William Sylvester Stuckey Senior got his start in the 1930s selling freshly harvested pecans from the orchard on his family’s farm out of a roadside shack in Eastman, Georgia. The business would eventually grow and evolve into a restaurant, gas station, and novelty shop housed in a building with a teal blue roof. The pecan theme evolved as well. Stuckey’s wife, Ethel, would supply the store with pecan candies to supplement the plain pecans already on the shelves. After WWII, Stuckey began to franchise his business, and blue-roofed buildings began to pop up in sparsely developed spots along major highways where traffic was heavy, real estate was cheap, and competition was limited. Stuckey’s peaked at around 350 locations all over the US. Like most early businesses set up to cater to American motorists, decline come for Stuckey’s in the 1970s. Fuel shortages, economic recession, and increased competition from the national fast food chains all made it difficult for Stuckey’s to remain competitive. The brand had been acquired by Pet Inc, makers of Pet evaporated milk, in 1964, and by the ‘70s they had little interest in evolving the Stuckey’s brand. The chain had shrunk to around 75 locations when William Sylvester Stuckey Junior bought his father’s legacy back from Pet in 1985.
The history section of the Stuckey’s website proclaims the reacquisition of the brand by the Stuckey family as a triumph, and states 115 locations are currently open for business. However, a little fiddling with their difficult to use store locator yields a count of only 82 operating locations. My internet friend, Mike, who runs Houston Historic Retail, was nice enough to research some of those locations and found that there’s a high degree of variation between them. While some locations are traditional old-style Stuckey’s with teal blue roofs and inventories stocked with pecan candy and cheap novelties, while others are little more than modern convenience stores and travel centers that stock Stuckey’s merchandise. Many of those seem to have no visible outside signage to reflect their affiliation with the Stuckey’s brand. A truck stop with a shelf or two of pecan log rolls can hardly be considered a real Stuckey’s. I therefore suspect that the actual count of Stuckey’s locations recognizable to the average passerby is well below their supposed 1980s-era rock bottom of 75 stores.
These days, roadsides are littered with abandoned and repurposed Stuckey’s buildings. I pass two of them (plus an empty Nickerson Farms) along I-94 in Michigan when I drive to the last operating Hot ‘n Now. With the Stuckey's brand's best days decades behind it, I decided to seek out an operating Stuckey’s location that best exemplified the heyday of the brand. My search landed me in Johnston City, Illinois, home of a long defunct Stuckey's that was restored and reopened in 2017. It seems to be marketed as something of a flagship location for the brand. It had long been on my list to visit, but my recent Festiva trip across Indiana and Illinois finally afforded me the opportunity to visit.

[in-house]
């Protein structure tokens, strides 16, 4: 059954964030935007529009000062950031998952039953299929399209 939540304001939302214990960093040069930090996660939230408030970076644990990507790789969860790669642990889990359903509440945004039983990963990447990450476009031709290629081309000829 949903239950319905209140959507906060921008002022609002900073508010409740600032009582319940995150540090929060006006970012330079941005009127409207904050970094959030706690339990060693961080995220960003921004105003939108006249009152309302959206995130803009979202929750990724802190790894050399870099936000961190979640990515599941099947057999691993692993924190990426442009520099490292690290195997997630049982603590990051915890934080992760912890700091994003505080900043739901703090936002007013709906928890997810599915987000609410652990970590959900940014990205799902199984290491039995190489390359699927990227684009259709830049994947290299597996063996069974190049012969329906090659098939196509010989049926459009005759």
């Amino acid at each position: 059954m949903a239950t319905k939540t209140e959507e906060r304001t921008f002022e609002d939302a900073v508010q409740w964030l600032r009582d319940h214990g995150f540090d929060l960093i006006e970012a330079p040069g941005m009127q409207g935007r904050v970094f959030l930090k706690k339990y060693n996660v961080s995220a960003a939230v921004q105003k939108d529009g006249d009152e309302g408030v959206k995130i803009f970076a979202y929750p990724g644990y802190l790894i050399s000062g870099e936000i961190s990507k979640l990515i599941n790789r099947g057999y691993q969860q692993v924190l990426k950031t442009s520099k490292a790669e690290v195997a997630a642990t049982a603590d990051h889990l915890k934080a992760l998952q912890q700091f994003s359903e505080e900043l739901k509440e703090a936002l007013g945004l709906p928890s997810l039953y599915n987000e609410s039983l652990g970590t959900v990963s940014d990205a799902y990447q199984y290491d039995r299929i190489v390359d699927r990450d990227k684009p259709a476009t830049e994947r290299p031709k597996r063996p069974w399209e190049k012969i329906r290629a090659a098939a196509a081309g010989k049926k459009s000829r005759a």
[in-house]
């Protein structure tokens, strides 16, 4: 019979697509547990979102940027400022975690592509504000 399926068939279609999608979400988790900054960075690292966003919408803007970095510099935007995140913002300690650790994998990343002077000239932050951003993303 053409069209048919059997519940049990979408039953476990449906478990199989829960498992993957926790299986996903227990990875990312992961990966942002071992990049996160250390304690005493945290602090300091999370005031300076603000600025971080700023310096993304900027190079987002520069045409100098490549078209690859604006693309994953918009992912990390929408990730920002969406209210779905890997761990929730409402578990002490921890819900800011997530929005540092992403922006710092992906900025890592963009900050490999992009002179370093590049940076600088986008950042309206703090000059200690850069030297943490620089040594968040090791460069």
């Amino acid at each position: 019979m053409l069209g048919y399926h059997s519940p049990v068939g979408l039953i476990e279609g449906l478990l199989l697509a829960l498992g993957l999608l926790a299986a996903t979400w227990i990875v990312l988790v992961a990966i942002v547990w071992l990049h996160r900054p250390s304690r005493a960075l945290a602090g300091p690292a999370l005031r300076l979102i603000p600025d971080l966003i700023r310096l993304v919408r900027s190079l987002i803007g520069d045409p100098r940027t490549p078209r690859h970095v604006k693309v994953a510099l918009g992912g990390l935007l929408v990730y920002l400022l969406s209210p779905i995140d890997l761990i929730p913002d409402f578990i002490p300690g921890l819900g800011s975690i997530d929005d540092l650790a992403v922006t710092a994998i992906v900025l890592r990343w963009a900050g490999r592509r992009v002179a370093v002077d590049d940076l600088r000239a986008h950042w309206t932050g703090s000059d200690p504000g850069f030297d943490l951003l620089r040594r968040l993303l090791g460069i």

|Even without the sign or blue roof, it's clear that this is a Stuckey's.|
My initial impression upon pulling my ridiculous car in under the gas canopy was positive. All the signage appeared modern, but sported the classic Stuckey’s logo, which was even present on the individual gas pumps. The building looked to have been nicely restored, and though it lacked the signature blue roof, its distinctive roofline with varying slopes was classic Stuckey’s architecture. The interior was spotless and well lit, and I was delighted to see not only a plethora of pecan products lining the shelves, but also the cheapest, cheesiest tourist trinkets imaginable. After a visit to the impeccably clean restroom, I went shopping.
|It's the most fun gas stop I've had in recent memory.|
I started with a couple of Stuckey’s logo T-shirts, then a blue, black, and white striped falsa blanket, another of Stuckey’s better known offerings. I also picked up a couple bags of whole pecans for the next time I feel like baking a pecan pie. I also bought a large Stuckey’s pecan log roll, because it’s tough not to buy one when you’re at a Stuckey’s. I ate it for lunch the next day, and found it to be tooth-meltingly sweet, but very filling. All told, including half a tank of gas, I spent a little over $60 at Stuckey’s, but I was and still am excited about everything I bought. The one item I was anticipating the most was a pecan milkshake, though.
|Tchotchkes as far as the eye can see.|
Stuckey’s has experimented with offering fast food off and on over the years, sometimes using their own branding, sometimes integrating an existing fast food concept, often Dairy Queen, into their stores. There’s not a clear legacy of memorable fast food menu items, other than the pecan shake. While the Johnston City Stuckey’s doesn’t offer much in the way of fast food, I was happy to see shakes advertised across the front of the building at this location, but when I asked what flavors they had, I was met with a reply of “Chocolate, vanilla, and strawberry.” I settled for a nondescript strawberry shake which came in a “Caribbean Creme Smoothie” cup. It was the one letdown of my visit to Stuckey’s.
Is not what's in this drink
Now my hopes are all but gone
Of milkshakes with pecan♬
|My Stuckey's purchases, minus the pecan log roll, which I ate, and one tshirt, which I gave to Esmeralda Fitzmonster.|
Aside from the lack of a pecan shake, I have nothing but good things to say about the Johnson City Stuckey's. It's a step in the right direction for the chain. I'd love to see more locations like this one, operating out of refurbished original structures following the original Stuckey's business model. I could see them doing well with billboard advertising along routes to major tourist attractions. The only notes I'd offer would be to keep the roofs blue and keep pecan shakes on the menu.